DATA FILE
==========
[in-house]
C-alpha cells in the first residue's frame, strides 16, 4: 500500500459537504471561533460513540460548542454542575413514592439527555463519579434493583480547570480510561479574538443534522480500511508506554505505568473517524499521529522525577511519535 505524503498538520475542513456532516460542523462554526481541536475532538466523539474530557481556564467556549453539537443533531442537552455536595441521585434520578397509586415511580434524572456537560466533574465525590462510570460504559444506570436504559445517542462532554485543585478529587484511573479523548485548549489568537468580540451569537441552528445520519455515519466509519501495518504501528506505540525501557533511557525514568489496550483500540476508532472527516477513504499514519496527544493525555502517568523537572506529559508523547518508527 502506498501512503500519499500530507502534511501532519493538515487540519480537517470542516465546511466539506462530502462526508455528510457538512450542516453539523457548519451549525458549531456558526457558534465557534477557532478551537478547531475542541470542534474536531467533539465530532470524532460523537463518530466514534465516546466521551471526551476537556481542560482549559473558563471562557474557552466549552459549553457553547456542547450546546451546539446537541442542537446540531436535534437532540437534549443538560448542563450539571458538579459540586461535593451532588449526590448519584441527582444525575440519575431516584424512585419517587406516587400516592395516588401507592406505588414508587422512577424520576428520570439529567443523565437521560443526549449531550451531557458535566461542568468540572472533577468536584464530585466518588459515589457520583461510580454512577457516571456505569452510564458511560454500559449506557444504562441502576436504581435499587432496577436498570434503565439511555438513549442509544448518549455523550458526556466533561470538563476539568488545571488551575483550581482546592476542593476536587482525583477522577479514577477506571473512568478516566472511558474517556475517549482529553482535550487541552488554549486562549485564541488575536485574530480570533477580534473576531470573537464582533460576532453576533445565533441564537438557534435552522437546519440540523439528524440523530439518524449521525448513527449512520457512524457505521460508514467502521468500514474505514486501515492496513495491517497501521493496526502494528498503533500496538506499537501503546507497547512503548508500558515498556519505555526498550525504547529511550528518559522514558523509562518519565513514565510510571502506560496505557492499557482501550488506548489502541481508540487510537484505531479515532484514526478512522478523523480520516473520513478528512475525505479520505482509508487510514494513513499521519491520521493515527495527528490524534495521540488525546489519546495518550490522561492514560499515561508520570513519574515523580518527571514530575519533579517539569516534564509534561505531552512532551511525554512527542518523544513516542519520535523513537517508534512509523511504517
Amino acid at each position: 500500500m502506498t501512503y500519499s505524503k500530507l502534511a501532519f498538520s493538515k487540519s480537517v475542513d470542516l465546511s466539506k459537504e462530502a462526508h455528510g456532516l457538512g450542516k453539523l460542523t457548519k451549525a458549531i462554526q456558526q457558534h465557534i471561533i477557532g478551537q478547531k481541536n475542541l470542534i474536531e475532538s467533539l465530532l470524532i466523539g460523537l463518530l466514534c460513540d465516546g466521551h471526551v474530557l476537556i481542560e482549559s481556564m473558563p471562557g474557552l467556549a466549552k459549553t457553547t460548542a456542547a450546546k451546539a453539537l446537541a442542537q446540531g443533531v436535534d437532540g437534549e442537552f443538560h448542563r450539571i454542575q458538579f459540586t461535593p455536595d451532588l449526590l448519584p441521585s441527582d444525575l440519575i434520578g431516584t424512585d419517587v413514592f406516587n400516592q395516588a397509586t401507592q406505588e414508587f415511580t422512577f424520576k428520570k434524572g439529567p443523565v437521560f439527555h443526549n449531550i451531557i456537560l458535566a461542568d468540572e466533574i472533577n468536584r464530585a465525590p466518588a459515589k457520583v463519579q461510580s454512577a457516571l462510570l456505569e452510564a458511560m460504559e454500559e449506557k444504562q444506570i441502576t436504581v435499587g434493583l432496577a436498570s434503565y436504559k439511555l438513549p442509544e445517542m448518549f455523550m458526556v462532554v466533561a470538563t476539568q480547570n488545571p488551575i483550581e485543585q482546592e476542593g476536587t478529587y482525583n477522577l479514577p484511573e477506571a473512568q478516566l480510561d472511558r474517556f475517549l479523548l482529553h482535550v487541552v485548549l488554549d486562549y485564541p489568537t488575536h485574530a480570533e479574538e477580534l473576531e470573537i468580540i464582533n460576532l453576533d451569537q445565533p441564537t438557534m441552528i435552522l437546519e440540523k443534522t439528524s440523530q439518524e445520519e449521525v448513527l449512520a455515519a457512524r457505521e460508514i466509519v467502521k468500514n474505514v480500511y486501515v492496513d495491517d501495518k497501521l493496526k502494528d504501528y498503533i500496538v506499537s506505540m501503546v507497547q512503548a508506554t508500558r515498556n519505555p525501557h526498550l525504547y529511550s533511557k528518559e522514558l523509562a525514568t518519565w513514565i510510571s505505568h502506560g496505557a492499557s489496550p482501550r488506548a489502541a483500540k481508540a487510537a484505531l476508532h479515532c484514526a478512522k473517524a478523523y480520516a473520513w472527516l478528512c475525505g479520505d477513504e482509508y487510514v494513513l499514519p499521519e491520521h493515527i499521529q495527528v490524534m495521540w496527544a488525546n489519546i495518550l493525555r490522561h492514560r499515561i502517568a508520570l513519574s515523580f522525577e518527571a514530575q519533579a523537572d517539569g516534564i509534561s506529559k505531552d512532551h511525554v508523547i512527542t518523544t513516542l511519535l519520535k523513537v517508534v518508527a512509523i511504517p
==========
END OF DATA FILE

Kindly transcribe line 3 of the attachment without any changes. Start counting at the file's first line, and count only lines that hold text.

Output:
Amino acid at each position: 500500500m502506498t501512503y500519499s505524503k500530507l502534511a501532519f498538520s493538515k487540519s480537517v475542513d470542516l465546511s466539506k459537504e462530502a462526508h455528510g456532516l457538512g450542516k453539523l460542523t457548519k451549525a458549531i462554526q456558526q457558534h465557534i471561533i477557532g478551537q478547531k481541536n475542541l470542534i474536531e475532538s467533539l465530532l470524532i466523539g460523537l463518530l466514534c460513540d465516546g466521551h471526551v474530557l476537556i481542560e482549559s481556564m473558563p471562557g474557552l467556549a466549552k459549553t457553547t460548542a456542547a450546546k451546539a453539537l446537541a442542537q446540531g443533531v436535534d437532540g437534549e442537552f443538560h448542563r450539571i454542575q458538579f459540586t461535593p455536595d451532588l449526590l448519584p441521585s441527582d444525575l440519575i434520578g431516584t424512585d419517587v413514592f406516587n400516592q395516588a397509586t401507592q406505588e414508587f415511580t422512577f424520576k428520570k434524572g439529567p443523565v437521560f439527555h443526549n449531550i451531557i456537560l458535566a461542568d468540572e466533574i472533577n468536584r464530585a465525590p466518588a459515589k457520583v463519579q461510580s454512577a457516571l462510570l456505569e452510564a458511560m460504559e454500559e449506557k444504562q444506570i441502576t436504581v435499587g434493583l432496577a436498570s434503565y436504559k439511555l438513549p442509544e445517542m448518549f455523550m458526556v462532554v466533561a470538563t476539568q480547570n488545571p488551575i483550581e485543585q482546592e476542593g476536587t478529587y482525583n477522577l479514577p484511573e477506571a473512568q478516566l480510561d472511558r474517556f475517549l479523548l482529553h482535550v487541552v485548549l488554549d486562549y485564541p489568537t488575536h485574530a480570533e479574538e477580534l473576531e470573537i468580540i464582533n460576532l453576533d451569537q445565533p441564537t438557534m441552528i435552522l437546519e440540523k443534522t439528524s440523530q439518524e445520519e449521525v448513527l449512520a455515519a457512524r457505521e460508514i466509519v467502521k468500514n474505514v480500511y486501515v492496513d495491517d501495518k497501521l493496526k502494528d504501528y498503533i500496538v506499537s506505540m501503546v507497547q512503548a508506554t508500558r515498556n519505555p525501557h526498550l525504547y529511550s533511557k528518559e522514558l523509562a525514568t518519565w513514565i510510571s505505568h502506560g496505557a492499557s489496550p482501550r488506548a489502541a483500540k481508540a487510537a484505531l476508532h479515532c484514526a478512522k473517524a478523523y480520516a473520513w472527516l478528512c475525505g479520505d477513504e482509508y487510514v494513513l499514519p499521519e491520521h493515527i499521529q495527528v490524534m495521540w496527544a488525546n489519546i495518550l493525555r490522561h492514560r499515561i502517568a508520570l513519574s515523580f522525577e518527571a514530575q519533579a523537572d517539569g516534564i509534561s506529559k505531552d512532551h511525554v508523547i512527542t518523544t513516542l511519535l519520535k523513537v517508534v518508527a512509523i511504517p